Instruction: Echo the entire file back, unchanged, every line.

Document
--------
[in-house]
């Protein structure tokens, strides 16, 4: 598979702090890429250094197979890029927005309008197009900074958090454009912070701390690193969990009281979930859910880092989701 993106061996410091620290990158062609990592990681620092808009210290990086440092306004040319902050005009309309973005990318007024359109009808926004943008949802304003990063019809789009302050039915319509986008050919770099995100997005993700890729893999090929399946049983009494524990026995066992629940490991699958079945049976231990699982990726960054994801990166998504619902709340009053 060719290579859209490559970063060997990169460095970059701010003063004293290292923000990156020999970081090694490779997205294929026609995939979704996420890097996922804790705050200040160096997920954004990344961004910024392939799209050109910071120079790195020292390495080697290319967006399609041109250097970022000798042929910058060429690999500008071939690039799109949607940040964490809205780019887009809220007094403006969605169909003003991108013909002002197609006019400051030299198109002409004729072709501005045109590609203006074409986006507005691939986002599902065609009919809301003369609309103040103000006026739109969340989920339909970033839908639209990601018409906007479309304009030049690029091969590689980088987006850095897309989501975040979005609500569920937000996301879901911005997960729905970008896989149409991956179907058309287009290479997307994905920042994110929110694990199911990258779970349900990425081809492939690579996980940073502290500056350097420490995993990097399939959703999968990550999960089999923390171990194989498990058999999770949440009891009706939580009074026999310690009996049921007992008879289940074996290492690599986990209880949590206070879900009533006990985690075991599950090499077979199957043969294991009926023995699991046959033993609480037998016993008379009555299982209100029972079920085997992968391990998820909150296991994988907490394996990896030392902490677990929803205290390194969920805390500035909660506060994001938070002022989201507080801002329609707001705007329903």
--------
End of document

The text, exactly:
[in-house]
């Protein structure tokens, strides 16, 4: 598979702090890429250094197979890029927005309008197009900074958090454009912070701390690193969990009281979930859910880092989701 993106061996410091620290990158062609990592990681620092808009210290990086440092306004040319902050005009309309973005990318007024359109009808926004943008949802304003990063019809789009302050039915319509986008050919770099995100997005993700890729893999090929399946049983009494524990026995066992629940490991699958079945049976231990699982990726960054994801990166998504619902709340009053 060719290579859209490559970063060997990169460095970059701010003063004293290292923000990156020999970081090694490779997205294929026609995939979704996420890097996922804790705050200040160096997920954004990344961004910024392939799209050109910071120079790195020292390495080697290319967006399609041109250097970022000798042929910058060429690999500008071939690039799109949607940040964490809205780019887009809220007094403006969605169909003003991108013909002002197609006019400051030299198109002409004729072709501005045109590609203006074409986006507005691939986002599902065609009919809301003369609309103040103000006026739109969340989920339909970033839908639209990601018409906007479309304009030049690029091969590689980088987006850095897309989501975040979005609500569920937000996301879901911005997960729905970008896989149409991956179907058309287009290479997307994905920042994110929110694990199911990258779970349900990425081809492939690579996980940073502290500056350097420490995993990097399939959703999968990550999960089999923390171990194989498990058999999770949440009891009706939580009074026999310690009996049921007992008879289940074996290492690599986990209880949590206070879900009533006990985690075991599950090499077979199957043969294991009926023995699991046959033993609480037998016993008379009555299982209100029972079920085997992968391990998820909150296991994988907490394996990896030392902490677990929803205290390194969920805390500035909660506060994001938070002022989201507080801002329609707001705007329903």